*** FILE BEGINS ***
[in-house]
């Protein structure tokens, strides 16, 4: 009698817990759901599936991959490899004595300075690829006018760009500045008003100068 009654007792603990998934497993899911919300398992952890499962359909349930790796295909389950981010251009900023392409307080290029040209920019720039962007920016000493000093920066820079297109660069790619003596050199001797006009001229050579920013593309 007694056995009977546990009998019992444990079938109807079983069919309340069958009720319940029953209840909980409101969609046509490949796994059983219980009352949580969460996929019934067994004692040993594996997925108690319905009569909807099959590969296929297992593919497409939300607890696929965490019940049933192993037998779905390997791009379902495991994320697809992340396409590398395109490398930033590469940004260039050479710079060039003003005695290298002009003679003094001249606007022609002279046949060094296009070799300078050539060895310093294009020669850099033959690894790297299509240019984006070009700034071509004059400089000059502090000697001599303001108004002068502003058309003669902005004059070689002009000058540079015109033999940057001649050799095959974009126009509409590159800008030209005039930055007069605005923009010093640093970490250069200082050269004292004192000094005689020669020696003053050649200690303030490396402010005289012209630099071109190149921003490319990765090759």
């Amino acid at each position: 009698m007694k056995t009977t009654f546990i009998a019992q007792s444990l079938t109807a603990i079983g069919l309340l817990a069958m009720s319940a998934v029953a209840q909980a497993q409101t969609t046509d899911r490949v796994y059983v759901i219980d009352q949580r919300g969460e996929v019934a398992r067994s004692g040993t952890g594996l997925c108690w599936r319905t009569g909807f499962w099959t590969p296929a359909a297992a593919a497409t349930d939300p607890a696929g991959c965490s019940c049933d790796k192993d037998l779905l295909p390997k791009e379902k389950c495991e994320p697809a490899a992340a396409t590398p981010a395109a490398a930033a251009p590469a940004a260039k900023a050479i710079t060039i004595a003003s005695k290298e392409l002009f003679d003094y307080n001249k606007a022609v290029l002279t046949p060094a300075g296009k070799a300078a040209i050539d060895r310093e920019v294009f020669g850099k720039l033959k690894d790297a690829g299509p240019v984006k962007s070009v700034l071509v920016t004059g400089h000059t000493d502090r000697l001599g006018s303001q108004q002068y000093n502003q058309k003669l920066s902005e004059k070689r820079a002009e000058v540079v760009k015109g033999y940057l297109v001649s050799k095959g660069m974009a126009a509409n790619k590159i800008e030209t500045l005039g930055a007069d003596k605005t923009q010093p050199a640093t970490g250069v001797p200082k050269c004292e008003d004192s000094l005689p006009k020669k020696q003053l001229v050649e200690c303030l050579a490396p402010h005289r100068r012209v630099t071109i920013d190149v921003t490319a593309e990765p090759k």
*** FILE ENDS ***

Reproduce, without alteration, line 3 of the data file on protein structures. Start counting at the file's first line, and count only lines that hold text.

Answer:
């Amino acid at each position: 009698m007694k056995t009977t009654f546990i009998a019992q007792s444990l079938t109807a603990i079983g069919l309340l817990a069958m009720s319940a998934v029953a209840q909980a497993q409101t969609t046509d899911r490949v796994y059983v759901i219980d009352q949580r919300g969460e996929v019934a398992r067994s004692g040993t952890g594996l997925c108690w599936r319905t009569g909807f499962w099959t590969p296929a359909a297992a593919a497409t349930d939300p607890a696929g991959c965490s019940c049933d790796k192993d037998l779905l295909p390997k791009e379902k389950c495991e994320p697809a490899a992340a396409t590398p981010a395109a490398a930033a251009p590469a940004a260039k900023a050479i710079t060039i004595a003003s005695k290298e392409l002009f003679d003094y307080n001249k606007a022609v290029l002279t046949p060094a300075g296009k070799a300078a040209i050539d060895r310093e920019v294009f020669g850099k720039l033959k690894d790297a690829g299509p240019v984006k962007s070009v700034l071509v920016t004059g400089h000059t000493d502090r000697l001599g006018s303001q108004q002068y000093n502003q058309k003669l920066s902005e004059k070689r820079a002009e000058v540079v760009k015109g033999y940057l297109v001649s050799k095959g660069m974009a126009a509409n790619k590159i800008e030209t500045l005039g930055a007069d003596k605005t923009q010093p050199a640093t970490g250069v001797p200082k050269c004292e008003d004192s000094l005689p006009k020669k020696q003053l001229v050649e200690c303030l050579a490396p402010h005289r100068r012209v630099t071109i920013d190149v921003t490319a593309e990765p090759k």